The moat around the wall was not filled with water. Instead, it had the function of preventing the use of larger siege equipment. The fortification of the city with a double curtain wall corresponded to a new defence tactic at the time, which had been designed around 1200 in the area. Its principle was: the defence must be active, it must be able to inflict heavy losses on the attacker. More than a thousand archers were therefore posted on the battlements. The towers flanked the entire wall without leaving a blind spot. It is the multitude of towers that makes the wall and the fortress itself so beautiful. Many of the towers of the outer line are so called shell towers, that means they are open at the back. This meant that the enemy could not find refuge once they had overcome the first wall. He could still be attacked from the inner wall by the archers. So much for the function of the towers and the defense strategies ;)

A few tips and information for sightseeing

A large part of the Cité Médiévale is accessible around the clock via the city gates Porte Narbonnaise and Porte d'Aude and can be visited free of charge.

And there is more to visit than just the fortress walls: within the double ring of walls, narrow alleys, craftsmen, restaurants and cafés invite you to explore. But it is really hard to discover everything at the fortification in one day, then one has to get there early in the morning, otherwise one will not make it in time. And last but not least the castle of the counts of Trencavel, built in the 12th century, and the architecturally impressive basilica Saint-Nazaire are incredibly recommendable to visit.

Which you should definitely see:

There is the tour of the Gallo-Roman city wall (this takes about 20 minutes) and the tour of the medieval west (30 minutes). On this "promenade", which stretches from the "cour du midi" to the Basilica of Saint-Nazaire, you can learn a lot about the medieval history of this fortification. Definitely a big plus: along the way there is a breathtaking view of the Basilica Saint-Nazaire, the city of Carcassonne and the Pyrenees - what more could you ask for?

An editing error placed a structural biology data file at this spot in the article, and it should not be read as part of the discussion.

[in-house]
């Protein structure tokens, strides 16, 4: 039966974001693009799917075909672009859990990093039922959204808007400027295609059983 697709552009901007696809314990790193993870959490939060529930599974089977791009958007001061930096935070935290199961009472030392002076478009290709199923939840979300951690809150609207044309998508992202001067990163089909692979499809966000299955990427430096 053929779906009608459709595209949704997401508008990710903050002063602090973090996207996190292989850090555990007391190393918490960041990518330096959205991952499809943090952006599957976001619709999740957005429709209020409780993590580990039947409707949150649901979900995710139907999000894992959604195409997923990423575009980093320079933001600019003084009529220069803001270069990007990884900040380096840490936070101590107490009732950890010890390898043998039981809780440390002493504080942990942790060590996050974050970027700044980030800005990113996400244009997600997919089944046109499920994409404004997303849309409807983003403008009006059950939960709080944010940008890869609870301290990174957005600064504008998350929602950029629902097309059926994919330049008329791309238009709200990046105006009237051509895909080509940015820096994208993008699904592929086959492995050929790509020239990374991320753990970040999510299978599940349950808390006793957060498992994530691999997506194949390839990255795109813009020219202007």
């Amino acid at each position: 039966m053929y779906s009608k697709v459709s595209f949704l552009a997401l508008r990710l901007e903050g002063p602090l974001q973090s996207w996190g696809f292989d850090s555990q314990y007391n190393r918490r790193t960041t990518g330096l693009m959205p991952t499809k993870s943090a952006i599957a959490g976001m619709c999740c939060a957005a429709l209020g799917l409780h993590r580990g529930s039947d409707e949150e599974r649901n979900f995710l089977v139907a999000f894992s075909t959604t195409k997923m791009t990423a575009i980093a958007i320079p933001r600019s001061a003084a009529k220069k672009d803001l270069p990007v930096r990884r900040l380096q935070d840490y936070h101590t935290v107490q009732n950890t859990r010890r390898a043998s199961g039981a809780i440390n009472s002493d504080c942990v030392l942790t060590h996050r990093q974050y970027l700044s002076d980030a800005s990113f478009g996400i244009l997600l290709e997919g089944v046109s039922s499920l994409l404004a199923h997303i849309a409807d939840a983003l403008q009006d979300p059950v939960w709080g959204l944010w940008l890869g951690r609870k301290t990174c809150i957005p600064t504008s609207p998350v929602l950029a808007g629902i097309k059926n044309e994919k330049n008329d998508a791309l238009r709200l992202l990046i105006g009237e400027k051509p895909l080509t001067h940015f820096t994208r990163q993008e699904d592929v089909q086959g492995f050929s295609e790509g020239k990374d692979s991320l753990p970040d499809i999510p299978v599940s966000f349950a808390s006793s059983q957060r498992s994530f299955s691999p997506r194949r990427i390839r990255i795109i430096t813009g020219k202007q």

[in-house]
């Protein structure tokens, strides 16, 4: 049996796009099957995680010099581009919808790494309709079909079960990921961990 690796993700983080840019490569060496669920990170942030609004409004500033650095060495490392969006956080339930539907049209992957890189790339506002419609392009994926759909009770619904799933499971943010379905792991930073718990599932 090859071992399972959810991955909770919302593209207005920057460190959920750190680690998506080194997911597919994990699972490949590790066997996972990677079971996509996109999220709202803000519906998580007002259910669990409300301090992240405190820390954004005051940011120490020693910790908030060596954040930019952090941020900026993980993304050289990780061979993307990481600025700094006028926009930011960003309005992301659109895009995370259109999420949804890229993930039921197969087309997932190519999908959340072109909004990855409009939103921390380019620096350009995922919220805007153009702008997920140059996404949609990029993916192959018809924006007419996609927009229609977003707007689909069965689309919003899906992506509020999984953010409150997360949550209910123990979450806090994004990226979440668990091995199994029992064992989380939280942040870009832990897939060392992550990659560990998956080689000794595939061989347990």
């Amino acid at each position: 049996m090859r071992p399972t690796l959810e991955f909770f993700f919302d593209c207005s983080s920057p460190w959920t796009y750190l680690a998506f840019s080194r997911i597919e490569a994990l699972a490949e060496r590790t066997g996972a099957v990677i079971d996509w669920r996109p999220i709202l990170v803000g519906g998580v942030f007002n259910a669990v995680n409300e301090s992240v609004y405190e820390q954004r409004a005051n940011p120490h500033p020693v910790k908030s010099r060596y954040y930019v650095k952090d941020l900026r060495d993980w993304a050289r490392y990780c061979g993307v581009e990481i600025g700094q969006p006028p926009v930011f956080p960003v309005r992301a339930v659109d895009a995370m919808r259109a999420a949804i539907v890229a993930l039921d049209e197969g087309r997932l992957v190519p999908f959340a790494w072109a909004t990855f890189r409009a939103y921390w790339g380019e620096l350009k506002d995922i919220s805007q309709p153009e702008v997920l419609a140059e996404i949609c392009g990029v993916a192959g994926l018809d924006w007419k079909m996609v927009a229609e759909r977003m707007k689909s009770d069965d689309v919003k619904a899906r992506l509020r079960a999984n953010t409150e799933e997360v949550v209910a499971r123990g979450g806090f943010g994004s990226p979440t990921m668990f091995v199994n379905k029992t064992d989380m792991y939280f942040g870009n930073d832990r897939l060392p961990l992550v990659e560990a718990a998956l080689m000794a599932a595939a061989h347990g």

But as I said, you should bring enough time with you. For in addition to the Cité on the hill, the lower town, built since the 13th century and located directly on the Canal du Midi, as well as the surrounding villages and the extensive landscape are well worth seeing and experiencing.

The historic old town as well as the ramparts, the kennel, the place of communication and defence between the two enclosures and the Basilica of Saint-Nazaire are accessible free of charge all year round. A visit in the evening hours is particularly worthwhile when the historic walls are illuminated. Guided tours with the "Petit Train" and carriage are also possible, but we did not do that (I think you have to book in advance ;) .

The castle and fortifications can only be visited at certain times and there is a charge for this.

Maybe interesting for some of you: At the cash desk you can buy audio-guides, which lead you with stories and information through the castle and the fortifications. The audio guides are available in German, French, Italian and Spanish.

By car, the best way to get to the Cite from Toulouse or Narbonne is via the A 61 motorway. Exit at Carcassonne Ouest or Est. Or via the national road RN 113. The historic old town is car-free. There are many paid parking lots within walking distance.

I hope you liked the Post and the information about the fortress and you are in some of it as interested as I am!